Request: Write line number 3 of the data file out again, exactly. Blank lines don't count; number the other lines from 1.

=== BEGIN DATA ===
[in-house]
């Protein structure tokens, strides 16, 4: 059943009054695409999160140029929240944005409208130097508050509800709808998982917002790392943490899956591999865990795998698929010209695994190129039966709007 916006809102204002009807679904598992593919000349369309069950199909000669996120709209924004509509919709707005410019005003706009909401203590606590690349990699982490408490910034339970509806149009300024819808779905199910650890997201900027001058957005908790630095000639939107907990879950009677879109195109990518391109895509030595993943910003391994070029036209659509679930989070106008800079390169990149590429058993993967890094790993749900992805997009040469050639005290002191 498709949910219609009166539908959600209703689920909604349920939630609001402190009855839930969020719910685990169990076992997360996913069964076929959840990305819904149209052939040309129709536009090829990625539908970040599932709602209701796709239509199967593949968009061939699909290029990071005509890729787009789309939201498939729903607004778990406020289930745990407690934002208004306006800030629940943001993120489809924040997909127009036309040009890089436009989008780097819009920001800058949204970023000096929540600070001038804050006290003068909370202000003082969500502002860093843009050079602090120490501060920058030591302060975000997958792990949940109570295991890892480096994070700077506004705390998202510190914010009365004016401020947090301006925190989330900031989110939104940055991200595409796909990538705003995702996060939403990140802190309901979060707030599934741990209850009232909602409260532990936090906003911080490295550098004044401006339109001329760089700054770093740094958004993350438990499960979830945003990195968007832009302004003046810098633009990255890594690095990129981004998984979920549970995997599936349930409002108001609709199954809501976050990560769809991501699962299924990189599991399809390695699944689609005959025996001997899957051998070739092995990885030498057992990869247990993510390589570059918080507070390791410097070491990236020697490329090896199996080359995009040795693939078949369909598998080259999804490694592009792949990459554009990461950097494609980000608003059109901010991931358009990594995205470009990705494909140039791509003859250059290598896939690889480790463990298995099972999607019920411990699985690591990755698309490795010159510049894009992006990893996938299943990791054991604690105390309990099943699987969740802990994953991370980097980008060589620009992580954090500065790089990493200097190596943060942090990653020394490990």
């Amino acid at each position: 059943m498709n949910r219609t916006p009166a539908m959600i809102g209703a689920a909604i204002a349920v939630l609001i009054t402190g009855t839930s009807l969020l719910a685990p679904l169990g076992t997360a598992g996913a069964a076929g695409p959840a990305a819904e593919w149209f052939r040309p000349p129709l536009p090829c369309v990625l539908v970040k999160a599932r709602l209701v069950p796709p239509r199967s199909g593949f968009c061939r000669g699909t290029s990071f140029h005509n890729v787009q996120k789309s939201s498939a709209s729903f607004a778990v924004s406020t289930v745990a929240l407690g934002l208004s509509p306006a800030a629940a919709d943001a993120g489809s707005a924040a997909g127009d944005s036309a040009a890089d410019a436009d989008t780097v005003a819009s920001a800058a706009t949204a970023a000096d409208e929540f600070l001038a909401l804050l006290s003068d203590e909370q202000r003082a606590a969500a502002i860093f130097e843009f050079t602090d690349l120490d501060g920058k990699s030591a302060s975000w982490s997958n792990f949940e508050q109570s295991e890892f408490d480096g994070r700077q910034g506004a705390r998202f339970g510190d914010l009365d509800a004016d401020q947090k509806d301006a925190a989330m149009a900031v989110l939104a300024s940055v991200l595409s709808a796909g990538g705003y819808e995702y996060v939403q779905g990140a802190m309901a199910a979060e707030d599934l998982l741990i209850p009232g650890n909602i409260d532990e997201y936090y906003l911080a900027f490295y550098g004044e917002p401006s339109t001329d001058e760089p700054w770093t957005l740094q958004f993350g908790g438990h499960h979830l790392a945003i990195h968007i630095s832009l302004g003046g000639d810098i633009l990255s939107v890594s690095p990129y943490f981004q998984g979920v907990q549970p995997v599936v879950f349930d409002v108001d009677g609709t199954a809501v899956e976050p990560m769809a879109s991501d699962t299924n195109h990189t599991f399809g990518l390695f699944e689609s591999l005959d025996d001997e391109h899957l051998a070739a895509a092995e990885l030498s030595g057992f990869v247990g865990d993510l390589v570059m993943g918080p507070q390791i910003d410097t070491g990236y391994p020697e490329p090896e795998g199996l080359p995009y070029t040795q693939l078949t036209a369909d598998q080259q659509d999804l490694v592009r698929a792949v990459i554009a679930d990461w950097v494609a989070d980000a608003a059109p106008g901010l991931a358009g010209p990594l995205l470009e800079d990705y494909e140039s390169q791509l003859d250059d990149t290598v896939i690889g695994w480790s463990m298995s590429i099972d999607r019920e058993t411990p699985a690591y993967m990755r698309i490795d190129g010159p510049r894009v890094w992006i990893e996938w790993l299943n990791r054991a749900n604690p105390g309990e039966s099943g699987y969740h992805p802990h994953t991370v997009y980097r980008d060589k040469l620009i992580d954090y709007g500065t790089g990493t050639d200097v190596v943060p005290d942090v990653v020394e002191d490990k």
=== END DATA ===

């Amino acid at each position: 059943m498709n949910r219609t916006p009166a539908m959600i809102g209703a689920a909604i204002a349920v939630l609001i009054t402190g009855t839930s009807l969020l719910a685990p679904l169990g076992t997360a598992g996913a069964a076929g695409p959840a990305a819904e593919w149209f052939r040309p000349p129709l536009p090829c369309v990625l539908v970040k999160a599932r709602l209701v069950p796709p239509r199967s199909g593949f968009c061939r000669g699909t290029s990071f140029h005509n890729v787009q996120k789309s939201s498939a709209s729903f607004a778990v924004s406020t289930v745990a929240l407690g934002l208004s509509p306006a800030a629940a919709d943001a993120g489809s707005a924040a997909g127009d944005s036309a040009a890089d410019a436009d989008t780097v005003a819009s920001a800058a706009t949204a970023a000096d409208e929540f600070l001038a909401l804050l006290s003068d203590e909370q202000r003082a606590a969500a502002i860093f130097e843009f050079t602090d690349l120490d501060g920058k990699s030591a302060s975000w982490s997958n792990f949940e508050q109570s295991e890892f408490d480096g994070r700077q910034g506004a705390r998202f339970g510190d914010l009365d509800a004016d401020q947090k509806d301006a925190a989330m149009a900031v989110l939104a300024s940055v991200l595409s709808a796909g990538g705003y819808e995702y996060v939403q779905g990140a802190m309901a199910a979060e707030d599934l998982l741990i209850p009232g650890n909602i409260d532990e997201y936090y906003l911080a900027f490295y550098g004044e917002p401006s339109t001329d001058e760089p700054w770093t957005l740094q958004f993350g908790g438990h499960h979830l790392a945003i990195h968007i630095s832009l302004g003046g000639d810098i633009l990255s939107v890594s690095p990129y943490f981004q998984g979920v907990q549970p995997v599936v879950f349930d409002v108001d009677g609709t199954a809501v899956e976050p990560m769809a879109s991501d699962t299924n195109h990189t599991f399809g990518l390695f699944e689609s591999l005959d025996d001997e391109h899957l051998a070739a895509a092995e990885l030498s030595g057992f990869v247990g865990d993510l390589v570059m993943g918080p507070q390791i910003d410097t070491g990236y391994p020697e490329p090896e795998g199996l080359p995009y070029t040795q693939l078949t036209a369909d598998q080259q659509d999804l490694v592009r698929a792949v990459i554009a679930d990461w950097v494609a989070d980000a608003a059109p106008g901010l991931a358009g010209p990594l995205l470009e800079d990705y494909e140039s390169q791509l003859d250059d990149t290598v896939i690889g695994w480790s463990m298995s590429i099972d999607r019920e058993t411990p699985a690591y993967m990755r698309i490795d190129g010159p510049r894009v890094w992006i990893e996938w790993l299943n990791r054991a749900n604690p105390g309990e039966s099943g699987y969740h992805p802990h994953t991370v997009y980097r980008d060589k040469l620009i992580d954090y709007g500065t790089g990493t050639d200097v190596v943060p005290d942090v990653v020394e002191d490990k």